I usually don’t mind drop-ins. Mainly because it is almost always my friends, and they have lots of kids too and know that the house isn’t always perfect, though I usually try to keep it at least decent.
Today it looks like a bomb hit my house. Jacob was especially destructive, Emily starving, and the baby howling. I had Emily make a couple of quick PB&J sandwiches, and managed to keep the baby happy while the kids ate a half-hearted lunch. I sent them off to quiet time and sank into my chair, baby in arms to nurse.
Wouldn’t you know it, as soon as the baby finishes eating, spits up on me as is his habbit, and I stand to go get something done, there comes a happy tapping on my door. Uh-oh. My friends don’t knock, they just walk in and announce themselves – that’s the way I like it. Door salesmen knock, which are easy to get rid of, and old friends of my parents.
So, I open my door to find a very sweet lady who is the mom to one of my mom’s old piano students. Me with toys flung far and wide, jam dripping off the counter and a half eaten PB&J sandwhich smashed into the table. Me with spit-up stains all over my shirt, my hair disheveled, and clutter on the couches. Me with dishes in the sink, the art drawer open and masses of coloring books hanging out limply -loosing papers to the floor, and shoes boxes flung far and wide from kids playing with them. Why oh why can’t I have that kind of a drop in when my house, and myself for that matter, look good? Why just the other day the house was looking quite spic and span, and my hair was done, though I don’t think I ever appear without spit up on me these days. It was fun to see her, I remember her son quite well – he was very talented – but oh, how I wanted to hide as I invited her in while I found a pen and paper to write my parent’s adress on.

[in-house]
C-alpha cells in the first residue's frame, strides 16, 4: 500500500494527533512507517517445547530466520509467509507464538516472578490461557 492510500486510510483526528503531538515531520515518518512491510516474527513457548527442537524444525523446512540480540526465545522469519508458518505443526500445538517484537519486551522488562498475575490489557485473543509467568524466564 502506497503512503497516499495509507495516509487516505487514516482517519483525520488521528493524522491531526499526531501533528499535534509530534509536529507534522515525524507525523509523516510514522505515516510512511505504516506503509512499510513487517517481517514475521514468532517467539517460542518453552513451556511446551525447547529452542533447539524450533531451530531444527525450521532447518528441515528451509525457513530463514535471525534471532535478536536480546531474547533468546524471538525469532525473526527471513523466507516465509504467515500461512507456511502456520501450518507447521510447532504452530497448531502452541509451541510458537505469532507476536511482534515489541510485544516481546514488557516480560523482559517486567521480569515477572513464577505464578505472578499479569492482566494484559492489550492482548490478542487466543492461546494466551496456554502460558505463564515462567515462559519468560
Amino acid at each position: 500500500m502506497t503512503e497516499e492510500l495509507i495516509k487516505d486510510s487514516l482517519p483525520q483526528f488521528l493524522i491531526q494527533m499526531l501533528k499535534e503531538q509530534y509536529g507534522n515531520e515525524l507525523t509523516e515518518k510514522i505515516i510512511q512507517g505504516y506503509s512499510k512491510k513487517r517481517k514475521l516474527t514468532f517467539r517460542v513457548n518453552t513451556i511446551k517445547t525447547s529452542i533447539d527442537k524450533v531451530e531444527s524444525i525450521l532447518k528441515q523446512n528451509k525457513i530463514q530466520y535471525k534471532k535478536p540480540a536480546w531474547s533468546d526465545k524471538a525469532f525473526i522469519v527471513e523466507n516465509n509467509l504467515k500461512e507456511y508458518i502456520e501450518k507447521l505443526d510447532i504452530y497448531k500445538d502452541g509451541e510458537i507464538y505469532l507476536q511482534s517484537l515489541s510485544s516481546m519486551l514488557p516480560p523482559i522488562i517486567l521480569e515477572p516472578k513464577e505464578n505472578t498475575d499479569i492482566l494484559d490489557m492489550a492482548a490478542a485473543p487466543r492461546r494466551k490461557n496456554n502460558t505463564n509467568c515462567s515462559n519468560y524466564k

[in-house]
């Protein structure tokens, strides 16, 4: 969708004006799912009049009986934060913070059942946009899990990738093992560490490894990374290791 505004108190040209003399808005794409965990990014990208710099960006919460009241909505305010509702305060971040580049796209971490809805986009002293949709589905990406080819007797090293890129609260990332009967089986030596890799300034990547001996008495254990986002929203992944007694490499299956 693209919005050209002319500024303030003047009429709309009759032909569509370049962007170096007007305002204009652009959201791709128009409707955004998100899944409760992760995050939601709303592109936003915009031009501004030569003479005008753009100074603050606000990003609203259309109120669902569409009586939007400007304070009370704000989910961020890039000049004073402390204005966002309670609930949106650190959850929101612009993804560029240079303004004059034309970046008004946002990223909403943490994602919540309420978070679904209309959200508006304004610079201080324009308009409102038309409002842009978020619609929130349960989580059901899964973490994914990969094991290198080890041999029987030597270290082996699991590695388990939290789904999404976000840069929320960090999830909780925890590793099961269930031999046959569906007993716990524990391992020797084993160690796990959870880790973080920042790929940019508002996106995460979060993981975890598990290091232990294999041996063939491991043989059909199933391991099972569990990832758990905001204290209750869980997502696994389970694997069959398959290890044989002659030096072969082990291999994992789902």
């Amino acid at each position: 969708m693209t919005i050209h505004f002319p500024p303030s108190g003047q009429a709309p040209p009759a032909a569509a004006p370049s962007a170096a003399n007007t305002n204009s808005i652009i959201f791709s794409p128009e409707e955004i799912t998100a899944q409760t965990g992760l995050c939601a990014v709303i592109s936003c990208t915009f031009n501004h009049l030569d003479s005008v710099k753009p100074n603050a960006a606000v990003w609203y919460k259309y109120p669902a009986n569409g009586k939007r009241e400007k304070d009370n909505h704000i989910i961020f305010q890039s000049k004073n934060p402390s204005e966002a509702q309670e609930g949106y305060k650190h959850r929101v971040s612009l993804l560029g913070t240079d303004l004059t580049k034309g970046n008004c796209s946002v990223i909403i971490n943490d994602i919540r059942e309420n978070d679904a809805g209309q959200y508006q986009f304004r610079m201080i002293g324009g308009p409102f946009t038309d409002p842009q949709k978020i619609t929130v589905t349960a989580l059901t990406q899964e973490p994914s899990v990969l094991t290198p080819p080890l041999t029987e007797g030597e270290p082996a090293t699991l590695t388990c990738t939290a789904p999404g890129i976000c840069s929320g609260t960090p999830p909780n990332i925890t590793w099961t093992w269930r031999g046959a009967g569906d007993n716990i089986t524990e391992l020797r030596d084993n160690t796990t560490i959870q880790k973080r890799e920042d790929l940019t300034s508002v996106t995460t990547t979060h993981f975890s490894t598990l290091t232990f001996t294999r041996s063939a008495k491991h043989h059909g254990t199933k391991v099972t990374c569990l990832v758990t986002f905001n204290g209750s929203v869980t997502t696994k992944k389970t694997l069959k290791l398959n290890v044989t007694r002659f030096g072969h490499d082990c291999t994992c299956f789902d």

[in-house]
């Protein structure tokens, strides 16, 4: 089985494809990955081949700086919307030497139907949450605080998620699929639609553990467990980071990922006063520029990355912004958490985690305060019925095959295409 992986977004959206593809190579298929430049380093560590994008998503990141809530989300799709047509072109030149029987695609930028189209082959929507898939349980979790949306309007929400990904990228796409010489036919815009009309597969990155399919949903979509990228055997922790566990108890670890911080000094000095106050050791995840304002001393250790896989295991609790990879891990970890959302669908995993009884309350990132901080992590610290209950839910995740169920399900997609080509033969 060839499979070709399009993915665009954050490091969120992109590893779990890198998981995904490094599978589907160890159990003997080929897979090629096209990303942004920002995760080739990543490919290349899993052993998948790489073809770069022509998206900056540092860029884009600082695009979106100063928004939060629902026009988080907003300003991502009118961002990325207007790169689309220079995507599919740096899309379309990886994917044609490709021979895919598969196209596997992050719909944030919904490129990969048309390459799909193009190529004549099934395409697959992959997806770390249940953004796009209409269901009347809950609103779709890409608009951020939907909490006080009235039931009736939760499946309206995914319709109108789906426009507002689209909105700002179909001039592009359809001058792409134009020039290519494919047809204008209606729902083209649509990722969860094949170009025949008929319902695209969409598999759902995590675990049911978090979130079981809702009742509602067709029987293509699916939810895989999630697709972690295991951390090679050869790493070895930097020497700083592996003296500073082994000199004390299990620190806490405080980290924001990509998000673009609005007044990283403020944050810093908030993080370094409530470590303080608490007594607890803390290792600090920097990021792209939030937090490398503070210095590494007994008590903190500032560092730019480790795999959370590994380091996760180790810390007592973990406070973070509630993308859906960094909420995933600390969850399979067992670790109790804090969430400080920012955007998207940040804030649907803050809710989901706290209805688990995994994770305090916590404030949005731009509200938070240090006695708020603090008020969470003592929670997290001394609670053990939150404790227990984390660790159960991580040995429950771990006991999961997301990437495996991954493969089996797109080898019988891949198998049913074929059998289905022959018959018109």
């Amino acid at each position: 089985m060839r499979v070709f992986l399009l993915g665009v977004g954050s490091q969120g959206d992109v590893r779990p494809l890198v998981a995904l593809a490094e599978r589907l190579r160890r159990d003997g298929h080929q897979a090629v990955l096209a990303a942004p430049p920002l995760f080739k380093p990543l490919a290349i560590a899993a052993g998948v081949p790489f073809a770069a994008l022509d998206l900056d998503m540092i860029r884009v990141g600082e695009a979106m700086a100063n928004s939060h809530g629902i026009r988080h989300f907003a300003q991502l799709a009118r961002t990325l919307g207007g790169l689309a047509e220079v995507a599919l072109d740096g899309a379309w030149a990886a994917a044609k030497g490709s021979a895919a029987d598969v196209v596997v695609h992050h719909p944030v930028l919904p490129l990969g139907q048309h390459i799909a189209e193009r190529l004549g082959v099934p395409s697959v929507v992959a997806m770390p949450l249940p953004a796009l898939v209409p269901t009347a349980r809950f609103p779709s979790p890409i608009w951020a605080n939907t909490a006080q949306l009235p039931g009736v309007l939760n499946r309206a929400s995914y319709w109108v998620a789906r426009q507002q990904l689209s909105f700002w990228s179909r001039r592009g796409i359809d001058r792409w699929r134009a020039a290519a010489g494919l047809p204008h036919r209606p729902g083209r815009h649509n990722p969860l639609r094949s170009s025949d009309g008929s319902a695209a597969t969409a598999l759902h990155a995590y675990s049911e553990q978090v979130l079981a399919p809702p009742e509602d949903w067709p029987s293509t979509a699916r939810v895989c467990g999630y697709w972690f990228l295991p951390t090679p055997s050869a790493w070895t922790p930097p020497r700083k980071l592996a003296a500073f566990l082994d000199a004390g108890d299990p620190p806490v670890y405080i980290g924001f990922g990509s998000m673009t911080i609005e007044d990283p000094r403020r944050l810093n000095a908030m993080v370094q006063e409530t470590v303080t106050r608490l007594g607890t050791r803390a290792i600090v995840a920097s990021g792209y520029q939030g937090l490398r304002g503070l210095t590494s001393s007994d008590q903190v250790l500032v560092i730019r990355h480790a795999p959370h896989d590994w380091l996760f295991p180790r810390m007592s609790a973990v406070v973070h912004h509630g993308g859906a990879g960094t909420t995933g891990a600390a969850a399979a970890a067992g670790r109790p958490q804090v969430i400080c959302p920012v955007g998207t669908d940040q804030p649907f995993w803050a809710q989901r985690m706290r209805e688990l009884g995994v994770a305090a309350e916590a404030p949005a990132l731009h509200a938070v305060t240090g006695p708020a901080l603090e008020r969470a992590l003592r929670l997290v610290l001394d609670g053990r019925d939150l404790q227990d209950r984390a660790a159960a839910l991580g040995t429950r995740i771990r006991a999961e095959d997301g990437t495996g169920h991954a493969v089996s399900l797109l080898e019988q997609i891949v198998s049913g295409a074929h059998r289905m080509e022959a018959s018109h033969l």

There she stands patiently, as I frantically search for pen and paper, looking around. I am sure she is not thinking anything mean about how crazy the house looks right now, but I am SO embarrassed. Then as I hand her the scrap of paper with the adress scibbled on it, Jacob starts banging on the wall – very loudly. “Um, that would be my son, the three old, who is SUPPOSED to be taking a nap.”
“Loud napper,” she chuckles. I am sure she remembers the times when she had little tykes banging away, but I can’t help feeling moritfied.
Why does it matter that someone should see us at less than our best? Don’t we all have moments like this? I know we do. Maybe it was that I was thinking about how clean my Mom’s house was (I am the youngest, so she had no children at home when this lady’s son was taking lessons) when they would come for lessons, and how not clean it was today.
All I know is how horribly embarrassed I felt, and how the minute she left I wanted to clean from top to bottom, and then the baby started in to cry. And here I am pondering on why we worry so much about what others think, and typing it all with one hand.
P.S. The repetition of “me with” is a literary device called ‘anaphora’ – I learned about it today in my online poetry class – I didn’t even realize I was using it, until I came back to edit something. How cool is that? 🙂 Well, baby appears to be happy, so off I go to get something done. 🙂